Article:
A gradual hush falls as the lights go down in the recital hall. A marimba is illuminated center stage and on it are four mallets in pairs, handles crossed. In the hall’s darkness, this image charms and anticipation grows. Then, as silence descends, a performer appears. Our applause is tentative at first, but grows as we remember our responsibility. No one really knows this player, or what to expect, but we want to be polite. The performer strides forward, but stops about three feet behind the marimba and acknowledges the applause with a deep bow, hands on knees. His torso straightens, but he lowers his head once more, resting chin on chest. His arms hang loosely at his sides and his shoulders rise in gentle response to a deep breath that swells his breast. And the audience grows quieter.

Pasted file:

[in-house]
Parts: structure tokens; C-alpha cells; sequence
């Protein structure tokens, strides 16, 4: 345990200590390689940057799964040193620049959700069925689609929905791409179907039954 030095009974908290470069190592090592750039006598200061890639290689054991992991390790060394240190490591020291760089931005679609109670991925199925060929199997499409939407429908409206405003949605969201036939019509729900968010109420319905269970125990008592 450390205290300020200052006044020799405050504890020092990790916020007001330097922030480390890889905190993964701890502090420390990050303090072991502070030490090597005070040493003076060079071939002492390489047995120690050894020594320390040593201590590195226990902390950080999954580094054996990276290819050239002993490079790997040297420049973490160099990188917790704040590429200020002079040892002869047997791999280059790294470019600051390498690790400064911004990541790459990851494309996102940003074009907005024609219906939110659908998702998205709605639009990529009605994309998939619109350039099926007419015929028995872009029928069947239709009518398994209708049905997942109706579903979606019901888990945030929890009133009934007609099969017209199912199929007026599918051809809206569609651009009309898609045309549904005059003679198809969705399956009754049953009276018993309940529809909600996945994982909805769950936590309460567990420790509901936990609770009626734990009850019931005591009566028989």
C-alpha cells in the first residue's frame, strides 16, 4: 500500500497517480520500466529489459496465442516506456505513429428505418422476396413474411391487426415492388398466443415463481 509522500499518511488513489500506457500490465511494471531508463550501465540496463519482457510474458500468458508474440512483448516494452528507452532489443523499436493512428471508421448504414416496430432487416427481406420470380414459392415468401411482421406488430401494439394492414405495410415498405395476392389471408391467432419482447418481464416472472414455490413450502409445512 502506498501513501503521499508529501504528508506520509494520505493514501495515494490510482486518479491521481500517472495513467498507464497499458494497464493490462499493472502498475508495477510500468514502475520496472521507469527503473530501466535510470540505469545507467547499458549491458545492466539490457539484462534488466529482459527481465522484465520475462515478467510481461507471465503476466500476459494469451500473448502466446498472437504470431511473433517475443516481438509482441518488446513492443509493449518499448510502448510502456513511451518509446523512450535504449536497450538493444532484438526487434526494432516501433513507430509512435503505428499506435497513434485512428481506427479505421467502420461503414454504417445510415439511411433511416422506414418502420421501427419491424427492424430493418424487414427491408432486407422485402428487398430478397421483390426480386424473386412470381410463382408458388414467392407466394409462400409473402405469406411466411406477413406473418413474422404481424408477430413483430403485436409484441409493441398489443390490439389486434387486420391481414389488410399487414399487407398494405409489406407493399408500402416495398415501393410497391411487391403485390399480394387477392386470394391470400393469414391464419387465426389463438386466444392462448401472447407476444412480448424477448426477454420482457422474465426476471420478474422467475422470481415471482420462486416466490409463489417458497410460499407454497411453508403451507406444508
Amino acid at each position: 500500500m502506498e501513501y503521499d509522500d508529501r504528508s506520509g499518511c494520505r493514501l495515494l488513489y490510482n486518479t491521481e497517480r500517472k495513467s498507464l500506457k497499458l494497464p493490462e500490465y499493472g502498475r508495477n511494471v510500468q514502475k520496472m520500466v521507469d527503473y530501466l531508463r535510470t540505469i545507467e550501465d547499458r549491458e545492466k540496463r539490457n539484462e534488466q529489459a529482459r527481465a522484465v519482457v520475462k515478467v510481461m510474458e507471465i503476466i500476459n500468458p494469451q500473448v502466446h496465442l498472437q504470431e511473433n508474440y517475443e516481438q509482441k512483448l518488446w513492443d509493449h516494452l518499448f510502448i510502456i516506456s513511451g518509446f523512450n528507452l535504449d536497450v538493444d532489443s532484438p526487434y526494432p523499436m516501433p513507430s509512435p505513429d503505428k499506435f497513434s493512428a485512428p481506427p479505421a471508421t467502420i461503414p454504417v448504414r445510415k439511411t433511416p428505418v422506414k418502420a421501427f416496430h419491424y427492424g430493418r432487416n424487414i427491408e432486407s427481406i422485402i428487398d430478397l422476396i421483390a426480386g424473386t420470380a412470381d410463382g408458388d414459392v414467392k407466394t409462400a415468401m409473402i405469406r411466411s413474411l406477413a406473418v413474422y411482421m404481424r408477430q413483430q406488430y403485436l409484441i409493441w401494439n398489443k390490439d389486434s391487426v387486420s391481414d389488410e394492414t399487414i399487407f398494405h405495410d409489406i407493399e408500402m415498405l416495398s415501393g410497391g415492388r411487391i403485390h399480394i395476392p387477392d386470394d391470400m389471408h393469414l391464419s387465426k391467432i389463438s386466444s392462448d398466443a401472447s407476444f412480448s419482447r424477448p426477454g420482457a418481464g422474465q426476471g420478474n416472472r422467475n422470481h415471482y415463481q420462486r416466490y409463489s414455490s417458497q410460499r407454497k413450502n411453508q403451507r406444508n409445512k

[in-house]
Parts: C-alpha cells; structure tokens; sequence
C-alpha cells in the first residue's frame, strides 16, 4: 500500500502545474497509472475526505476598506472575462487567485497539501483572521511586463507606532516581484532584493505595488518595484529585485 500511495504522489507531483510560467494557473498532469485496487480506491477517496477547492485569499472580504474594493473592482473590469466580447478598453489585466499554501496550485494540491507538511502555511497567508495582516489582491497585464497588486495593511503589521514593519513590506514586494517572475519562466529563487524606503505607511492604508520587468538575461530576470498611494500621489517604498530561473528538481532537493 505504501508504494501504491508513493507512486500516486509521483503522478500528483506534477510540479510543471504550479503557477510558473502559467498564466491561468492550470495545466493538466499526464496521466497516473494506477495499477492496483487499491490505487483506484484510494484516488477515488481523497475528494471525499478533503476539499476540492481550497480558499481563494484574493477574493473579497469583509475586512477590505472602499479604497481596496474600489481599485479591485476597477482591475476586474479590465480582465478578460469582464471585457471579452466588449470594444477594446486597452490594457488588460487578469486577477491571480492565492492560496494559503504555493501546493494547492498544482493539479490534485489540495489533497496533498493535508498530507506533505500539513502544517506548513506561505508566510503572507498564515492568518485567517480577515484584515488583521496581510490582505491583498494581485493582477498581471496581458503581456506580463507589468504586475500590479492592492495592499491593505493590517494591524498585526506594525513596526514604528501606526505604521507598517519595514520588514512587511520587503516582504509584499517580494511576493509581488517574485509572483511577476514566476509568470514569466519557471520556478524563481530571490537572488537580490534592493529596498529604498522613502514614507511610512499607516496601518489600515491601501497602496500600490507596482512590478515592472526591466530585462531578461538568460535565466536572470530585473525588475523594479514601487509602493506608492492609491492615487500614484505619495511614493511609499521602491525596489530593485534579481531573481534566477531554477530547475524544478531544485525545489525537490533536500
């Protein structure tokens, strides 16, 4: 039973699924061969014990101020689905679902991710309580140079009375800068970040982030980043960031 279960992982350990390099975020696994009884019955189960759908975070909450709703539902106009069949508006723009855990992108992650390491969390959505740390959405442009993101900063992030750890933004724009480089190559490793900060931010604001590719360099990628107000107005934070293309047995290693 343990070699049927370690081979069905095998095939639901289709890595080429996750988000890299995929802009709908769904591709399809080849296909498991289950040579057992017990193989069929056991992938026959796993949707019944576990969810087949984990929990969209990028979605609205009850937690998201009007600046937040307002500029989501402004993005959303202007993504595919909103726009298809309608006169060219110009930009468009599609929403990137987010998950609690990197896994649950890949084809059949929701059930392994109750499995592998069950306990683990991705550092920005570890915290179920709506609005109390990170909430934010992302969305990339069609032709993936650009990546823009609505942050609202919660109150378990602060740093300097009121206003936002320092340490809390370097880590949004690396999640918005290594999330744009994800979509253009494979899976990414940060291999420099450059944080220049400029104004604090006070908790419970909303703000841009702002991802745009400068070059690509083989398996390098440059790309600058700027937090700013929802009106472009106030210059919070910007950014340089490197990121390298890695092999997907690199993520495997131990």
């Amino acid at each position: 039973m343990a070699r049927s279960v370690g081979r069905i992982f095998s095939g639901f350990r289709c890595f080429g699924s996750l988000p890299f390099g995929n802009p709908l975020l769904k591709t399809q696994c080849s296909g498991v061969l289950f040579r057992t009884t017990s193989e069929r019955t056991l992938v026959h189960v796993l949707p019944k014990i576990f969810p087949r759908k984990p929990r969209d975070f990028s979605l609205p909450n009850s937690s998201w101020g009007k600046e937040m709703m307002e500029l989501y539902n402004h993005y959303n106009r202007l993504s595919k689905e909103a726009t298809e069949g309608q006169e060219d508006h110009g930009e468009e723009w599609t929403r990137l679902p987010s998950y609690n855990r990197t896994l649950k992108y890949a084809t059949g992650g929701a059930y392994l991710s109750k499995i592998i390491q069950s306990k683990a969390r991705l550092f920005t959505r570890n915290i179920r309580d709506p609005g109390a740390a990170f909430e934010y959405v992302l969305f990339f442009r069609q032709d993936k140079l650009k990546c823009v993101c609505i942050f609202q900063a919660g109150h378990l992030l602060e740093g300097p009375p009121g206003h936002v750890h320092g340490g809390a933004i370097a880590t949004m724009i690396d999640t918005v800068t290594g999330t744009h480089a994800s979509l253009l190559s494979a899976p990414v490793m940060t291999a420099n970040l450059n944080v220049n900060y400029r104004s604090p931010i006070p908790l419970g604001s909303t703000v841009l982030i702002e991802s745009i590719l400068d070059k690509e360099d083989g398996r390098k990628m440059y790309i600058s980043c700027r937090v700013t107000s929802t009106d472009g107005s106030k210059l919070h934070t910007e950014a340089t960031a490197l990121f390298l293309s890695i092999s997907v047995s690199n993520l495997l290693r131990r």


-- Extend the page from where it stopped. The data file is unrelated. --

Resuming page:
His shoulders relax, his head rises to face us and we see that his eyes are closed. He slowly opens them and moves towards the marimba. Head lowered, he contemplates the mallets. With the precision of a diamond cutter, the mallets are picked up one pair at a time and placed within his fingers, just so. Satisfied, he takes one step backwards, lowers his arms to his sides and, after another deep breath with eyes closed, he raises the mallets, steps forward and hovers over the marimba, the mallets swimming above the instrument in curiously sensual circles that come closer and closer to the bars. What has he done? What will he do?
The silence and anticipation are finally resolved. The first notes fill the hall. They have all the charm of acne.